ISBN: 978-0-473-35012-3 (Kindle); ISBN: 978-0-473-35010-9 (Softcover);
This is a book about the management and recovery of catastrophe at a National level.
The aftermath of the Christchurch earthquakes (2010-2012) in New Zealand offered me a rare opportunity to examine the national policies and effectiveness of Government funding and management of catastrophe on a national scale. My findings are both surprising and disturbing. The slow and confused recovery phase led me to examine the insurance industry, locally and globally. This has revealed a clear pattern of corporate greed at the expense of citizens and has shown that the profit-driven model of private insurance can, and very often does, fail those who have paid-up policies based on “good faith” responses that are their due. This is not a book about idealistic sociological concepts, but a revelation of actual Government administrative failure and financial risk-taking, in concert with corporate malfeasance. It is a book every homeowner, policy-maker, politician, local-government official, Treasury official and economist, should read. This is a story the wider media chooses not to publicize and consequently few people outside Christchurch are aware of the extent of the ongoing insurance battles. These are the same insurance battles fought by citizens the world over after similar catastrophic events. The opportunistic behaviour of the insurance companies together with the lack of transparency and integrity within these corporations, is compounded by the failure of corporate watch-dogs, such as government, the legal system and regulators, all of whom have failed to protect the public interest after the recent events. In the background, behind closed doors, are the strategic alliances and the networked relationships between Government, corporates, professionals and other major stakeholders with the object of profit. The interests and voices of the policyholder and homeowner are conveniently ignored and the lack of redress is well understood by these arguably complicit parties. The book discloses the failures and fallacies of current disaster management strategies, not only in terms of the huge financial implications but also the management of the ‘recovery’ phase. I also examine international experiences of catastrophe from the viewpoint of government policies and funding strategies. I point to a fundamental conflict of interest between corporatism and the need for rapid recovery in the interests of both the affected public, business interests and the economy. Also discussed are the tensions between National and Local government objectives and the unheard voice of the local population. I make comment on the limited efficacy of Civil Law and associated means of redress as protection against systematic corporate breach-of-contract and bad-faith, both in New Zealand and overseas. A need for fundamental change in disaster management is obvious from the findings of this work and I propose a viable, efficient revision of the means to achieve that objective – one which eliminates the current state of financial risk and susceptibility to Corporate subversion.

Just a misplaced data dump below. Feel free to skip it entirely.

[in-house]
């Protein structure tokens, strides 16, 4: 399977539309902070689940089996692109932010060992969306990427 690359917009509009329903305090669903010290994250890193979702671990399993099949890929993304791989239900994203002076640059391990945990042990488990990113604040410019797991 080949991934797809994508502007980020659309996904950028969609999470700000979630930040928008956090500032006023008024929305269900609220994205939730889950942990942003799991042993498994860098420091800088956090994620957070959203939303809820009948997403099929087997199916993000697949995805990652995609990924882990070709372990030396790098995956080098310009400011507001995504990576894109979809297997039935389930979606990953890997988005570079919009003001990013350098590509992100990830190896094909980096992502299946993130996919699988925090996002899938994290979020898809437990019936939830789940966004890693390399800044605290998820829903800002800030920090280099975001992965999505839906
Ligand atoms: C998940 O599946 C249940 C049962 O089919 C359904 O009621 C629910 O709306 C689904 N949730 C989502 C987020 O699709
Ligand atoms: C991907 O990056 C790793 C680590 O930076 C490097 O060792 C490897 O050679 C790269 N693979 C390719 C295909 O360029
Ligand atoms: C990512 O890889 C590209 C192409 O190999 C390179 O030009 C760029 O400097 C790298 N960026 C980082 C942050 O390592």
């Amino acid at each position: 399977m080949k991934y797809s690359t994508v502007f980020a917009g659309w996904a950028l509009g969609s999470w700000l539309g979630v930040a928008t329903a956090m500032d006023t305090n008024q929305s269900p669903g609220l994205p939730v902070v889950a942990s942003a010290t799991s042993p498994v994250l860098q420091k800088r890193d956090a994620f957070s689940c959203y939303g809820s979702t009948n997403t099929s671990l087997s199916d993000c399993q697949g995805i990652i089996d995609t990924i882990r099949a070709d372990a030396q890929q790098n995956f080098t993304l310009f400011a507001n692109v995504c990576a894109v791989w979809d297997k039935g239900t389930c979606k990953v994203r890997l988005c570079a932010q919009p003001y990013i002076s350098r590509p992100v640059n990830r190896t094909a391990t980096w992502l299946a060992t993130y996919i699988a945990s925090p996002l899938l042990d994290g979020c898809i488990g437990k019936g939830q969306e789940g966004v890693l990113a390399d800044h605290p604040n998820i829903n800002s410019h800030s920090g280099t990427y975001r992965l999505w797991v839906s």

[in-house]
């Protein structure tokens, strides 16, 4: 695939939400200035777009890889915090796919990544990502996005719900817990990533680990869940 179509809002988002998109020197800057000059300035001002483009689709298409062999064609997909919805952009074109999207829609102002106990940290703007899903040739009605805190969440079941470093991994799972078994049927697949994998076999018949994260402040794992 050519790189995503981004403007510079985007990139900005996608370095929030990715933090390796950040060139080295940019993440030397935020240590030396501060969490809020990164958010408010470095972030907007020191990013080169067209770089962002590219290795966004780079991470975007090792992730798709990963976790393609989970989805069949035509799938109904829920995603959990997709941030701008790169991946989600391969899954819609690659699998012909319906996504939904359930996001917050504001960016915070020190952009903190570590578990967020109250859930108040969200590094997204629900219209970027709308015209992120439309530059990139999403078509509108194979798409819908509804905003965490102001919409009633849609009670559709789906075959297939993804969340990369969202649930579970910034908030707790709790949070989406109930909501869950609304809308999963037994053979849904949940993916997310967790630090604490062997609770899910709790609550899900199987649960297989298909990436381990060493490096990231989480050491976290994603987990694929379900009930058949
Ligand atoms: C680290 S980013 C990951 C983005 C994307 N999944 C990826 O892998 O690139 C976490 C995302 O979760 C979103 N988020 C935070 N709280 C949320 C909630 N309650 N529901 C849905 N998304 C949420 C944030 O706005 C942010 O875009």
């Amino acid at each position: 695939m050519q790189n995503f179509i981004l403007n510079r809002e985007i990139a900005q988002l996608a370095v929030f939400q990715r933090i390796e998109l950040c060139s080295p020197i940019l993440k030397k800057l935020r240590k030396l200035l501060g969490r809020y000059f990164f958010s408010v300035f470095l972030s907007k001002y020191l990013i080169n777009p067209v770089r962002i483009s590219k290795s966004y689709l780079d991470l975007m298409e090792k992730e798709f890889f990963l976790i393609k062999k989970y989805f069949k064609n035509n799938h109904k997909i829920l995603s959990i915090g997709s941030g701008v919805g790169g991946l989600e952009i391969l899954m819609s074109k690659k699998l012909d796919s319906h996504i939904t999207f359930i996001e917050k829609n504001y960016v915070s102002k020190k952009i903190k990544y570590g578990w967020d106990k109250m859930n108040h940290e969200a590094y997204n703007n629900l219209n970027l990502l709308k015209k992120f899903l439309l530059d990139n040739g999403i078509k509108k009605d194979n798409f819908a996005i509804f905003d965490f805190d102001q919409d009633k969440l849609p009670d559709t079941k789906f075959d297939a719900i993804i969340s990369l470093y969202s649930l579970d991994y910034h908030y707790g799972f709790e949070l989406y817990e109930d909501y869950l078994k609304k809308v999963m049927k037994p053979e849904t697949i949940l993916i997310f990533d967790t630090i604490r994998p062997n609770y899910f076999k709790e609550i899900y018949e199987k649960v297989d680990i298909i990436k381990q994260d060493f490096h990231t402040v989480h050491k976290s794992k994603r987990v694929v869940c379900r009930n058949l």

So what is new in the 2nd edition?
~New is a chapter chronicling the events of 2013 and 2014.
~New is a chapter chronicling the events of 2015.
~New is the demonstration of how the issue of governance and the relationship with stakeholders has become more and more complex and how it has challenged both citizen recovery and democracy itself.
~New is a revision of the issues related to the property assessments by EQC and the private insurance industry.
~New is an account of the rise in the numbers of claims reaching the courts and the introduction of class-actions and some thoughts on why so many of the victimized population failed to take legal action.
~New is the account of the failure of the insurance companies to meet their self-imposed deadlines and how they changed their policies away from repair and rebuild to cash settlement, leaving people underfunded to fix properties themselves.
~New is my conclusion that there is no evidence of change in regulation or legislation to ensure that insurance timeframes are shortened. Still, five years on, thousands have unresolved claims or claims that will have to be reassessed and repairs that will continue on, well into the future.
~New is commentary on the discussion about the risks involved in properly future-proofing the infrastructure of the City, including heritage buildings.
~New is the discovery of the quick fixes which were essentially shoddy repairs. These have now resulted in repairs of the repairs and reassessment of scopes of work having to be done, despite citizens having pointed out the risks early on – yet authorities failed to heed the call.